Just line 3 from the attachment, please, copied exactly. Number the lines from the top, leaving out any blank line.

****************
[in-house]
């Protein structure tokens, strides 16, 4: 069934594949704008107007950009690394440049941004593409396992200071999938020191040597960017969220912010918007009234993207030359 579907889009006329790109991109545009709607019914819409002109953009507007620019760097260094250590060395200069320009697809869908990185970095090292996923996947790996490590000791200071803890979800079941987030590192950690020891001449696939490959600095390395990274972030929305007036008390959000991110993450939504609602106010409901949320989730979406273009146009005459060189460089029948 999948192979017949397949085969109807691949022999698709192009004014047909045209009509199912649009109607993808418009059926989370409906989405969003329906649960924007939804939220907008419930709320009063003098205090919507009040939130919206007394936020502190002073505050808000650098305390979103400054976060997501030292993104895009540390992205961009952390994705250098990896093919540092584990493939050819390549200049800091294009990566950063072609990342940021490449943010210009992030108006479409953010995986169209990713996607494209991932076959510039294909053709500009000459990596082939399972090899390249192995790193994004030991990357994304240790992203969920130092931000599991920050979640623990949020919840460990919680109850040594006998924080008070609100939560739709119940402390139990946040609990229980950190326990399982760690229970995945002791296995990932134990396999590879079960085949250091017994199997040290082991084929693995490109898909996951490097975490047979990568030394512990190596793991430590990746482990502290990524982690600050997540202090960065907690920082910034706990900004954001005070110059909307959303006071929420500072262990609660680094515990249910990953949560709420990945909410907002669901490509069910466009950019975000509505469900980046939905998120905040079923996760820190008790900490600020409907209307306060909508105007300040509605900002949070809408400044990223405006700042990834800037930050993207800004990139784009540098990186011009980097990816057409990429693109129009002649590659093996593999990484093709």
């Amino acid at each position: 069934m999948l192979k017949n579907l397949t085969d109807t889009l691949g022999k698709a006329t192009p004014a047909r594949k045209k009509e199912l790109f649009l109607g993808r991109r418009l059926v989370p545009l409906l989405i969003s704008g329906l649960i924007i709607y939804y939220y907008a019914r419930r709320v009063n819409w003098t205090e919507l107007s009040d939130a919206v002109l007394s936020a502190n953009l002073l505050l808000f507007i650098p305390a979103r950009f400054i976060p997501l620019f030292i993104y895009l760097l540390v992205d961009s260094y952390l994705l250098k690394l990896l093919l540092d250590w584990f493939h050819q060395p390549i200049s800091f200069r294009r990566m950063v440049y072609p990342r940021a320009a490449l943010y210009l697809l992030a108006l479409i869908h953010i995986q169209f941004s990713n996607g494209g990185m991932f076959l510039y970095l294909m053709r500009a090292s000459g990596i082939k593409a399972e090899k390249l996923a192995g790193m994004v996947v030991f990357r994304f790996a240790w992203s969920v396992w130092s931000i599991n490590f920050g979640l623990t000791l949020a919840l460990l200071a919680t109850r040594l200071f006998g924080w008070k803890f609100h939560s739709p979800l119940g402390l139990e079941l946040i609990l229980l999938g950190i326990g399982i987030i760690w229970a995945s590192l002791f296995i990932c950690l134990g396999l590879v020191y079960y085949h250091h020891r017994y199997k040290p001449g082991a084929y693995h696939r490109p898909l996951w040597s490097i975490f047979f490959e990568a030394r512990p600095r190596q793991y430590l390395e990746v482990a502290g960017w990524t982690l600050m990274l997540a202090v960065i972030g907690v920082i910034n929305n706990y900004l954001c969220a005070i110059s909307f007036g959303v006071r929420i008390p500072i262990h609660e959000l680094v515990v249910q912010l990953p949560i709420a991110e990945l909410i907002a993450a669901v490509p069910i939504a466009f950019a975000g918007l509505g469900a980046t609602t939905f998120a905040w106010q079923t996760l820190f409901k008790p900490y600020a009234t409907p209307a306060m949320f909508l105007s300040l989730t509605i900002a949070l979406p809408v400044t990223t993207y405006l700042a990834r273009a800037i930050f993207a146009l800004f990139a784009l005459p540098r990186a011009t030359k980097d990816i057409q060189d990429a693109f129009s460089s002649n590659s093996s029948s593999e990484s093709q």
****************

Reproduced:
């Amino acid at each position: 069934m999948l192979k017949n579907l397949t085969d109807t889009l691949g022999k698709a006329t192009p004014a047909r594949k045209k009509e199912l790109f649009l109607g993808r991109r418009l059926v989370p545009l409906l989405i969003s704008g329906l649960i924007i709607y939804y939220y907008a019914r419930r709320v009063n819409w003098t205090e919507l107007s009040d939130a919206v002109l007394s936020a502190n953009l002073l505050l808000f507007i650098p305390a979103r950009f400054i976060p997501l620019f030292i993104y895009l760097l540390v992205d961009s260094y952390l994705l250098k690394l990896l093919l540092d250590w584990f493939h050819q060395p390549i200049s800091f200069r294009r990566m950063v440049y072609p990342r940021a320009a490449l943010y210009l697809l992030a108006l479409i869908h953010i995986q169209f941004s990713n996607g494209g990185m991932f076959l510039y970095l294909m053709r500009a090292s000459g990596i082939k593409a399972e090899k390249l996923a192995g790193m994004v996947v030991f990357r994304f790996a240790w992203s969920v396992w130092s931000i599991n490590f920050g979640l623990t000791l949020a919840l460990l200071a919680t109850r040594l200071f006998g924080w008070k803890f609100h939560s739709p979800l119940g402390l139990e079941l946040i609990l229980l999938g950190i326990g399982i987030i760690w229970a995945s590192l002791f296995i990932c950690l134990g396999l590879v020191y079960y085949h250091h020891r017994y199997k040290p001449g082991a084929y693995h696939r490109p898909l996951w040597s490097i975490f047979f490959e990568a030394r512990p600095r190596q793991y430590l390395e990746v482990a502290g960017w990524t982690l600050m990274l997540a202090v960065i972030g907690v920082i910034n929305n706990y900004l954001c969220a005070i110059s909307f007036g959303v006071r929420i008390p500072i262990h609660e959000l680094v515990v249910q912010l990953p949560i709420a991110e990945l909410i907002a993450a669901v490509p069910i939504a466009f950019a975000g918007l509505g469900a980046t609602t939905f998120a905040w106010q079923t996760l820190f409901k008790p900490y600020a009234t409907p209307a306060m949320f909508l105007s300040l989730t509605i900002a949070l979406p809408v400044t990223t993207y405006l700042a990834r273009a800037i930050f993207a146009l800004f990139a784009l005459p540098r990186a011009t030359k980097d990816i057409q060189d990429a693109f129009s460089s002649n590659s093996s029948s593999e990484s093709q």